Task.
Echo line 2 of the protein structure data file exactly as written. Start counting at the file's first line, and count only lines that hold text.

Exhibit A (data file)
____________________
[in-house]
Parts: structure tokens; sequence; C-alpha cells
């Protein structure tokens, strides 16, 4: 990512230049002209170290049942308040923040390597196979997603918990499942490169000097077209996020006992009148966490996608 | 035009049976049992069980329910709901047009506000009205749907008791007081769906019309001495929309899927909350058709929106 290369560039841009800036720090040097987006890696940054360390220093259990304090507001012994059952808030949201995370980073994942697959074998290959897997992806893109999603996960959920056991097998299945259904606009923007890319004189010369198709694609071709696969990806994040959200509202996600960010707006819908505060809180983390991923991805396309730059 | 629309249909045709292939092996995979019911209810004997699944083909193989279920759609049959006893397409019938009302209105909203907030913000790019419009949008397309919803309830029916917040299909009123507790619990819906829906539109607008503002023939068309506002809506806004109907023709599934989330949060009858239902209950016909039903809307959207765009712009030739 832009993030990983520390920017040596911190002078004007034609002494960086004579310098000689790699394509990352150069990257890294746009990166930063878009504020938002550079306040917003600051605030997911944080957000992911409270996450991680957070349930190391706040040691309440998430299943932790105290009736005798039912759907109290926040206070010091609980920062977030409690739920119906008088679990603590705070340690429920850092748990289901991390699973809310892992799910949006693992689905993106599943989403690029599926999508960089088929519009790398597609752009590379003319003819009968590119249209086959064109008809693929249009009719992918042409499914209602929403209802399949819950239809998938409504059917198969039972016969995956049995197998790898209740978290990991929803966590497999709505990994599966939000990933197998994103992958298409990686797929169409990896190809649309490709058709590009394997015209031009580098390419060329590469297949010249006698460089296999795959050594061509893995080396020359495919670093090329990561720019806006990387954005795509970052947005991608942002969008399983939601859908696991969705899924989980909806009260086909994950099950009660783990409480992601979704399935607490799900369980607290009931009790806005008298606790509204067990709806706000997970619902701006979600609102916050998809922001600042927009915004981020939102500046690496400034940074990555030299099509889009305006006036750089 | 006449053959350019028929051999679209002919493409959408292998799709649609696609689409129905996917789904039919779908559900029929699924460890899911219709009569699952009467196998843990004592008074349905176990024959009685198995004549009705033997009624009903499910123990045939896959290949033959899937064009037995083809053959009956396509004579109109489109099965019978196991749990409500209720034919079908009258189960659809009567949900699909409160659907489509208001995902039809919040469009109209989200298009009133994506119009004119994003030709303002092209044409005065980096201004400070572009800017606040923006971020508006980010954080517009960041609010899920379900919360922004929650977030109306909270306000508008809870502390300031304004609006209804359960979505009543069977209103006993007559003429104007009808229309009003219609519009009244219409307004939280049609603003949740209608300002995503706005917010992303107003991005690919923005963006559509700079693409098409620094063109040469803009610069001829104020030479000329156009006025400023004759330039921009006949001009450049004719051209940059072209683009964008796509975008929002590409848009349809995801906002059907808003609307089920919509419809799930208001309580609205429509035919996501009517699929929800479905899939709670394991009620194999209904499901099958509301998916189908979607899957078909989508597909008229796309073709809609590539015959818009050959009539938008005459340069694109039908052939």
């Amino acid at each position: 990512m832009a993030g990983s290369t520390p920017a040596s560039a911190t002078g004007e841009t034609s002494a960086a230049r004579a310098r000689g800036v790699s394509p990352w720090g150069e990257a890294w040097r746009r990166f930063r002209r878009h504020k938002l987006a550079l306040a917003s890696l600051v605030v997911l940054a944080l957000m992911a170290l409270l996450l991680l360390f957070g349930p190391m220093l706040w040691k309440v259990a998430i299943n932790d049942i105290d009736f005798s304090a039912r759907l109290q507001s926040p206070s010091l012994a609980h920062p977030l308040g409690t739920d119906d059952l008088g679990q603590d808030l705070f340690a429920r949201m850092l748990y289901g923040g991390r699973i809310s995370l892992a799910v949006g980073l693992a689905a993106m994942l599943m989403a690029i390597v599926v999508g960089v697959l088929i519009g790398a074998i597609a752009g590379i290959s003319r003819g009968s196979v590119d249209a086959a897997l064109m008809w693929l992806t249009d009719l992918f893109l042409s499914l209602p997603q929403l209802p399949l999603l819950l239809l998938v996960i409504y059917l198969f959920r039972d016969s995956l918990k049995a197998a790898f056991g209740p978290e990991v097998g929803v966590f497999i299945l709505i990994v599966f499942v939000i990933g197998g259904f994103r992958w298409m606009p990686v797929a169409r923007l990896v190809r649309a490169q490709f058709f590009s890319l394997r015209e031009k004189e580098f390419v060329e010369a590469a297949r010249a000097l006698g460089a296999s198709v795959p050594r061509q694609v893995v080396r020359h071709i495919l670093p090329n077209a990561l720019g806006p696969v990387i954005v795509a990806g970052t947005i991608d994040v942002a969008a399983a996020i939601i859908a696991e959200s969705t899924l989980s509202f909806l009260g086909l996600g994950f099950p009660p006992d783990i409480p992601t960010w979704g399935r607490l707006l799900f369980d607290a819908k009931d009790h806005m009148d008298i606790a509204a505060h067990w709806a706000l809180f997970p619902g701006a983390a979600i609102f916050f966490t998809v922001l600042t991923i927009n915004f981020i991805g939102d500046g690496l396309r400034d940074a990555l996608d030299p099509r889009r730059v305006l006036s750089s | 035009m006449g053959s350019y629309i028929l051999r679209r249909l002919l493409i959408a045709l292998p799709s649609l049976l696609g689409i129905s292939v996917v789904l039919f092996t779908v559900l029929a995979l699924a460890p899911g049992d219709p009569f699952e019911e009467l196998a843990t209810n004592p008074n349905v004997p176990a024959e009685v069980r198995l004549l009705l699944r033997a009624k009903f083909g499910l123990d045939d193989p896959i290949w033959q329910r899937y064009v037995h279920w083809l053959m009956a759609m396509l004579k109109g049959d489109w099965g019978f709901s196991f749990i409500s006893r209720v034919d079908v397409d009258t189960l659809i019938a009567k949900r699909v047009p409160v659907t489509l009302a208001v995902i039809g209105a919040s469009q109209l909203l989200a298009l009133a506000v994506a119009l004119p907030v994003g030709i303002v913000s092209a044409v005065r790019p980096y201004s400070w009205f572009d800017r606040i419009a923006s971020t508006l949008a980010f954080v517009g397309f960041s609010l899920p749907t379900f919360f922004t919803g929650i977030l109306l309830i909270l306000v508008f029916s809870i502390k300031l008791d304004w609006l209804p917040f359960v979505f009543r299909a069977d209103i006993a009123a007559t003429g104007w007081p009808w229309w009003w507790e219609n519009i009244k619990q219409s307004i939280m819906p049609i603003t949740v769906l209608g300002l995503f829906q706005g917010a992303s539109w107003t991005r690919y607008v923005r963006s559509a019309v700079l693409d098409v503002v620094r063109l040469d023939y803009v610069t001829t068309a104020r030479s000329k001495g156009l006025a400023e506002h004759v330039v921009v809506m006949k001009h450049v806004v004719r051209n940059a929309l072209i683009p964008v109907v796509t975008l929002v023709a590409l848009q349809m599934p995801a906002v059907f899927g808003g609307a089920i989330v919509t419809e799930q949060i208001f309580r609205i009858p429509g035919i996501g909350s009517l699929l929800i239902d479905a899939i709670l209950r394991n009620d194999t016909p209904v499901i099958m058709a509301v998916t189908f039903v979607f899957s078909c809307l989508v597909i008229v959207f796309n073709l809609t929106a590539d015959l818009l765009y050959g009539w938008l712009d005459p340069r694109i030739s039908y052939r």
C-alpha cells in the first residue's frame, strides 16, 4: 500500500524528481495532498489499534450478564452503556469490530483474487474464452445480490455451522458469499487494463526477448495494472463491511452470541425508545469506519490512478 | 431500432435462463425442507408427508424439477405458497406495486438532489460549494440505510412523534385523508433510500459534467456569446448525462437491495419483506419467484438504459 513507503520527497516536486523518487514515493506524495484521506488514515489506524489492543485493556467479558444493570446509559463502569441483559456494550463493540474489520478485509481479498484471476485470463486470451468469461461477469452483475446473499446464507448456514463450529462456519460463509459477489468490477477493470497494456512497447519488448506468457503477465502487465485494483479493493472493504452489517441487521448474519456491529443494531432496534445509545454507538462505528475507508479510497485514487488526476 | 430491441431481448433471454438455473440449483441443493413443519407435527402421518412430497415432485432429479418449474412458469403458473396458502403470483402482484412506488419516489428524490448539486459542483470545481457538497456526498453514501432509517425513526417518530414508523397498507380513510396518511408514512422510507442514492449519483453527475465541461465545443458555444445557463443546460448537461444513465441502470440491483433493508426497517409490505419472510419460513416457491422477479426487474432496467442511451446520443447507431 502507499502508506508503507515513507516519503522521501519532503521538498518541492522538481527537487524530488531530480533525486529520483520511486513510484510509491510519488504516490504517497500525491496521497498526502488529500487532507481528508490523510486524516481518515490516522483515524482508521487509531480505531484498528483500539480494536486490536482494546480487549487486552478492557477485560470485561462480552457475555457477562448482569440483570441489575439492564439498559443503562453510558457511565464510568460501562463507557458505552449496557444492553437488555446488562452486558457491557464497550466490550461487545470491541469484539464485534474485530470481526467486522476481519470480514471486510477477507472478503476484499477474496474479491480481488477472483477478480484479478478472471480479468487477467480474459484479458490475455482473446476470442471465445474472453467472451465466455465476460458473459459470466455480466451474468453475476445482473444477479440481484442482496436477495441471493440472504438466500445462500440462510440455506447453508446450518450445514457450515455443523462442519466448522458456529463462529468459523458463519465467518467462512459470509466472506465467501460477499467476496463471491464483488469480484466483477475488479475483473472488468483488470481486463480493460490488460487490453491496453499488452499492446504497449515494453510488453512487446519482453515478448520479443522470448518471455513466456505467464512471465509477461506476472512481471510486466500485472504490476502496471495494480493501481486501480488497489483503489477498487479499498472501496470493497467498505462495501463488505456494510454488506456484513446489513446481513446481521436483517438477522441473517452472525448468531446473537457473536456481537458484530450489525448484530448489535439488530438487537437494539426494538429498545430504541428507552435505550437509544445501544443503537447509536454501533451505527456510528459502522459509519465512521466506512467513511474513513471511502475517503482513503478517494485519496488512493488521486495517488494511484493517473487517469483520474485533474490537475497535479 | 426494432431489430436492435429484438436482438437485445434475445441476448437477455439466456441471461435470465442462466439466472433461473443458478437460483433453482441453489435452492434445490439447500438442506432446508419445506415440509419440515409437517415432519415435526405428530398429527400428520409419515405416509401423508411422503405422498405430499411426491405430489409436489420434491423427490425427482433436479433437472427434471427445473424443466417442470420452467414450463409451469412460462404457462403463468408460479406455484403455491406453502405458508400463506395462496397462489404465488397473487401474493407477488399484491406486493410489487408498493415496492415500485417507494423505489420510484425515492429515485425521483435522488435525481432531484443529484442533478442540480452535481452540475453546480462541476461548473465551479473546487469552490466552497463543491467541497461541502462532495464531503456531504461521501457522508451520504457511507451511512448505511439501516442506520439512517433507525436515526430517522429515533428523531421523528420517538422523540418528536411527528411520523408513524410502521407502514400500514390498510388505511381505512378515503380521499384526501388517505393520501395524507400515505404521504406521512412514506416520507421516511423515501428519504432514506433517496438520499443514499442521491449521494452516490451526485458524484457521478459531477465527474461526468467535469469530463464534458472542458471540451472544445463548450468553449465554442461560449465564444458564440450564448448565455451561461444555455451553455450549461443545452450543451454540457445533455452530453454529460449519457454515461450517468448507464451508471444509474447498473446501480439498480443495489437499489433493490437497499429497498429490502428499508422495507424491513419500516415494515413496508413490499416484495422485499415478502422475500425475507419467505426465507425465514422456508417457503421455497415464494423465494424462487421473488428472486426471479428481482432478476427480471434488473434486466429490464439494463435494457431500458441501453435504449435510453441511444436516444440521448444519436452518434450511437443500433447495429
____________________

Parts: structure tokens; sequence; C-alpha cells